If you're worried that the US government will stomp on net neutrality the moment Trump becomes President, your concerns are well-founded. The FCC's two Republican Commissioners, Ajit Pai and Michael O'Rielly, have sent a letter to carrier lobbying groups promising to "revisit" net neutrality rules "as soon as possible" -- that is, once Chairman Tom Wheeler leaves and the right wing gets majority control of the agency. They write that the requirements for traffic fairness and transparency create "unjustified burdens" for providers, and previously said that they intended to "undo" net neutrality and other policies opposed by their party.
The letter is ostensibly about extending an exemption to transparency rules for small internet and wireless providers. The net neutrality order exempted providers with 100,000 or fewer customers until December 15th of this year, but Pai and O'Rielly pushed for a compromise measure that would keep the exemption going for networks with 250,000 or fewer users.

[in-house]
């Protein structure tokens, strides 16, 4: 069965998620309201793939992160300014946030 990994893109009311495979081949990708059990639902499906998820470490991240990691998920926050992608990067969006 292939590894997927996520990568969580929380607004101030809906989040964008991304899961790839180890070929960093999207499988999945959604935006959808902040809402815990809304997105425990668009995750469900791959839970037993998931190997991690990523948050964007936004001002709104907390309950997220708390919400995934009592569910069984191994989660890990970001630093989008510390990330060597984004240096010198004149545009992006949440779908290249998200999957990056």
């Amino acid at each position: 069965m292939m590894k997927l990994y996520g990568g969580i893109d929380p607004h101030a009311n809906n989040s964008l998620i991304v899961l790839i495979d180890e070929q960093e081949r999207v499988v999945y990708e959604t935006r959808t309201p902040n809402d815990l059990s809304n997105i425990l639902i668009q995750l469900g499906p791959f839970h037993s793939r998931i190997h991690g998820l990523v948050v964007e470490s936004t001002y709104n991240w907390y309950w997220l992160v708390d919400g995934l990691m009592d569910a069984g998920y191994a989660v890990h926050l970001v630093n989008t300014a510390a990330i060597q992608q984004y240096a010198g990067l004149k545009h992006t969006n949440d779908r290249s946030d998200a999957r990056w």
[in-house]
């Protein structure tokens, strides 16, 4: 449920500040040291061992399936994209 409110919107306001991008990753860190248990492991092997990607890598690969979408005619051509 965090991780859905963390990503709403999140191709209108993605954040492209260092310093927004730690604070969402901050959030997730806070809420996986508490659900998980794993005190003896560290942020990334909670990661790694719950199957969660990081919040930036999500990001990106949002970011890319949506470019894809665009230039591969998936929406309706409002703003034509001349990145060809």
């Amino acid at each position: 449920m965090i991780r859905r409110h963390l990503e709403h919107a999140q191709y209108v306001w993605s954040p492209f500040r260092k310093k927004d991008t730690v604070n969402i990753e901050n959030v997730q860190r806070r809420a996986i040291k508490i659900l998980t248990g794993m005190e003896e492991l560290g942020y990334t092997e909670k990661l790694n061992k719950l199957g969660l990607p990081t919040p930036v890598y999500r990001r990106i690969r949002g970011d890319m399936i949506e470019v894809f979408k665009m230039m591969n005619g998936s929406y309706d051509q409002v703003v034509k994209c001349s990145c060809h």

This doesn't mean that net neutrality will die as soon as Trump is sworn in. As Ars Technica observes, a proposed rule change like this would require months of procedure and public comment before it can take effect. However, it's safe to say that net neutrality will eventually lose a lot of its thunder under the new administration, assuming it survives at all. At the least, it's doubtful that the FCC will grill telecoms over zero-rating and other policies that effectively dodge neutrality regulations.